OAuth 2.0 device flow with Office365/Exchange IMAP/POP3/SMTP

This article shows how to implement OAuth 2.0 device flow to access Office365 via IMAP, POP3 or SMTP using Mail.dll .net email client.

Device flow allows operator/administrator to authenticate your application on a different machine than your application is installed.

Make sure IMAP/POP3/SMTP is enabled for your organization and mailbox:
Enable IMAP/POP3/SMTP in Office 365

Register your application in Azure Portal, here’s a detailed guide how to do that:
https://docs.microsoft.com/en-us/azure/active-directory/develop/quickstart-register-app

Then you need to apply correct API permissions and grant the admin consent for your domain.

In the API permissions / Add a permission wizard, select Microsoft Graph and then Delegated permissions to find the following permission scopes listed:

  • offline_access
  • email
  • IMAP.AccessAsUser.All
  • POP.AccessAsUser.All
  • SMTP.Send

Remember to Grant admin consent.

Use Microsoft Authentication Library for .NET (MSAL.NET) nuget package to obtain an access token:
https://www.nuget.org/packages/Microsoft.Identity.Client/

string clientId = "Application (client) ID";
string tenantId = "Directory (tenant) ID";

IPublicClientApplication app = PublicClientApplicationBuilder
    .Create(clientId)
    .WithTenantId(tenantId)
    .Build();
// This allows saving access/refresh tokens to some storage
TokenCacheHelper.EnableSerialization(app.UserTokenCache);

var scopes = new string[] 
{
    "offline_access",
    "email",
    "https://outlook.office.com/IMAP.AccessAsUser.All",
    "https://outlook.office.com/POP.AccessAsUser.All",
    "https://outlook.office.com/SMTP.Send",
};

Now acquire an access token and a user name:

string userName;
string accessToken;

var account = (await app.GetAccountsAsync()).FirstOrDefault();
try
{
    AuthenticationResult refresh = await app
        .AcquireTokenSilent(scopes, account)
        .ExecuteAsync();

    userName = refresh.Account.Username;
    accessToken = refresh.AccessToken;
}
catch (MsalUiRequiredException e)
{
    var acquire = await app.AcquireTokenWithDeviceCode(
        scopes, 
        callback=>
    {
        // Write url and code to logs so the operator can react:
        Console.WriteLine(callback.VerificationUrl);
        Console.WriteLine(callback.UserCode);

        // This happens on the first run, manually,
        //  on the operator machine.
        // The code below code is only to illustrate 
        // the operator opening browser on his machine,
        // opening the url and using the code 
        // (extracted from the application logs)
        // to authenticate the app.
        System.Diagnostics.Process.Start(
            new ProcessStartInfo(result.VerificationUrl) 
                        { UseShellExecute = true }
            );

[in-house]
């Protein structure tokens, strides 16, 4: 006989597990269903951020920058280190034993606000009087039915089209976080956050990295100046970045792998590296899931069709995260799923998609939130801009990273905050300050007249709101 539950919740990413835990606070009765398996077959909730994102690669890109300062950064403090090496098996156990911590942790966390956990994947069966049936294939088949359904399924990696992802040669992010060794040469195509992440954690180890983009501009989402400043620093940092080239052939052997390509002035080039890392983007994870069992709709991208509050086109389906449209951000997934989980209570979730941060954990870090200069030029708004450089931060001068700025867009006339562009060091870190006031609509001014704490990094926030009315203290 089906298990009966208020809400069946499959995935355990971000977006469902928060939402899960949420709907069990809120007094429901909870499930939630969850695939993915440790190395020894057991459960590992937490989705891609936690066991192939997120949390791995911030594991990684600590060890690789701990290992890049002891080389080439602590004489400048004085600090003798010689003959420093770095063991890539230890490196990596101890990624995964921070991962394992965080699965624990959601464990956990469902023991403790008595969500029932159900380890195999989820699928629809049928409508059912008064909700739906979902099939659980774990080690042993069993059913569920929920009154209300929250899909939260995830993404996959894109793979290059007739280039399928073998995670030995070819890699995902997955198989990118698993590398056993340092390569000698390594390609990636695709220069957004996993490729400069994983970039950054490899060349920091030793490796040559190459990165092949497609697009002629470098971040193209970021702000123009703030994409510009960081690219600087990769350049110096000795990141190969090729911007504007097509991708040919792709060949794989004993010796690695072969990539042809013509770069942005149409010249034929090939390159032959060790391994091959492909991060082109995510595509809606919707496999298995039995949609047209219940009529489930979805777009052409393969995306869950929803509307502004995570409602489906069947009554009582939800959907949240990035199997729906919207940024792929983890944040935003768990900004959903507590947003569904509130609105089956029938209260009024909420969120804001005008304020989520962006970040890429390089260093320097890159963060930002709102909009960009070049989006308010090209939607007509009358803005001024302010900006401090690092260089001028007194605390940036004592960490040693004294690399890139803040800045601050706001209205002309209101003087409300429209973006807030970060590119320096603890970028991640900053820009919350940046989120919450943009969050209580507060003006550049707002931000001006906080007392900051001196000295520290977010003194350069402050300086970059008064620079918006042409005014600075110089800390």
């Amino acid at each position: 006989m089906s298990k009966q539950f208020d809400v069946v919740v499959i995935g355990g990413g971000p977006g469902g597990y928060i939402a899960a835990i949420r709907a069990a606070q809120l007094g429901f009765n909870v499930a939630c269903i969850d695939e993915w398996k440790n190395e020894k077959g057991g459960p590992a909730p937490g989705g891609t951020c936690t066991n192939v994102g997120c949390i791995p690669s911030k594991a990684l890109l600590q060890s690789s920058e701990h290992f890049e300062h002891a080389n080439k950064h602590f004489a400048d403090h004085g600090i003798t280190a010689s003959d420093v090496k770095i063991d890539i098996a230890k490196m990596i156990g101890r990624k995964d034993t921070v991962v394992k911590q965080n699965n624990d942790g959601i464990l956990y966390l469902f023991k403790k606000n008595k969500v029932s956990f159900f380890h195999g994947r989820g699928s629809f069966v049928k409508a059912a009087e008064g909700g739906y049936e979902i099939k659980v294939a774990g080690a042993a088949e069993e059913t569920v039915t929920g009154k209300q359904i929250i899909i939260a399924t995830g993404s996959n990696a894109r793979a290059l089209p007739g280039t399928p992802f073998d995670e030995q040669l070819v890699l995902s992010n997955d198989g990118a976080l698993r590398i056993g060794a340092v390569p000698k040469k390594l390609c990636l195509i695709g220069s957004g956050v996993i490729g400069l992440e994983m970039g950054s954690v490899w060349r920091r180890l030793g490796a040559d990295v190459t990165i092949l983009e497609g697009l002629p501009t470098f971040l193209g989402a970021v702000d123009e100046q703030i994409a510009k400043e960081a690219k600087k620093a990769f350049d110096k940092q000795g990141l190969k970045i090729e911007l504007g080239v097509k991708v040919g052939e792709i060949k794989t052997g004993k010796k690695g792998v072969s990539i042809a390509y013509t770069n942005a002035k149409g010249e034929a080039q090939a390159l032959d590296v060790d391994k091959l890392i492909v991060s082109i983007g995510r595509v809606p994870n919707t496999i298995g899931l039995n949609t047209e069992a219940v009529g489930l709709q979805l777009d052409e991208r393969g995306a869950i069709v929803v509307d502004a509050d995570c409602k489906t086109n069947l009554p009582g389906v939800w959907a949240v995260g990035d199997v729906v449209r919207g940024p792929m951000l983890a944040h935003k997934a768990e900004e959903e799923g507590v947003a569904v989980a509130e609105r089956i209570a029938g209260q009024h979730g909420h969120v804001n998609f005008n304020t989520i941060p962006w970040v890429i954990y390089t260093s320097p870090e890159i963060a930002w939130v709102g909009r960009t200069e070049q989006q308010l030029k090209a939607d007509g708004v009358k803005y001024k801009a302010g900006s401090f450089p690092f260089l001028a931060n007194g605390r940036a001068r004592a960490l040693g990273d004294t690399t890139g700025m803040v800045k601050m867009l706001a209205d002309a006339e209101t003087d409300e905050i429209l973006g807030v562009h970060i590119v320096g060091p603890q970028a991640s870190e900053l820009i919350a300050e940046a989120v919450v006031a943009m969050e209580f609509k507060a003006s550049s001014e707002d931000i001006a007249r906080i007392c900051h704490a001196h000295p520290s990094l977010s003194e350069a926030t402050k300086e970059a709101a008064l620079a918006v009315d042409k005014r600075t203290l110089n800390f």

return Task.CompletedTask;
    }).ExecuteAsync();

    userName = acquire.Account.Username;
    accessToken = acquire.AccessToken;
}

AcquireTokenWithDeviceCode call waits until operator/administrator gives consent by going to VerificationUrl, entering UserCode and authenticating – this usually happens on a different machine than the application is installed.

Finally your app will exit AcquireTokenWithDeviceCode method and connect using IMAP/POP3/SMTP, authenticate and download emails:

using (Imap client = new Imap())
{
    client.ConnectSSL("outlook.office365.com");
    client.LoginOAUTH2(user, accessToken);
 
    client.SelectInbox();

    // ...

    client.Close();
} 

You can find more details on this flow here:

https://docs.microsoft.com/en-us/azure/active-directory/develop/v2-oauth2-device-code

Token serialization

Below is a simple implementation that saves MSAL token cache to file. Please note that most likely you should store this cache in an encrypted form:

static class TokenCacheHelper
{
    public static void EnableSerialization(ITokenCache tokenCache)
    {
        tokenCache.SetBeforeAccess(BeforeAccessNotification);
        tokenCache.SetAfterAccess(AfterAccessNotification);
    }

    private static readonly string _fileName = "msalcache.bin3";

    private static readonly object _fileLock = new object();


    private static void BeforeAccessNotification(TokenCacheNotificationArgs args)
    {
        lock (_fileLock)
        {
            byte[] data = null;
            if (File.Exists(_fileName))
                data = File.ReadAllBytes(_fileName);
            args.TokenCache.DeserializeMsalV3(data);
        }
    }

    private static void AfterAccessNotification(TokenCacheNotificationArgs args)
    {
        if (args.HasStateChanged)
        {
            lock (_fileLock)
            {
                byte[] data = args.TokenCache.SerializeMsalV3();
                File.WriteAllBytes(_fileName, data);
            }
        }
    }
};

More details on MSAL token serialization are available here:

https://docs.microsoft.com/en-us/azure/active-directory/develop/msal-net-token-cache-serialization

Extending Sign-in frequency with policies

You can extend how often operator needs to re-authenticate the application up to 1 year:

Side note: Have in mind that similarly a client credential flow requires a client secret which is valid for 2 years maximum.

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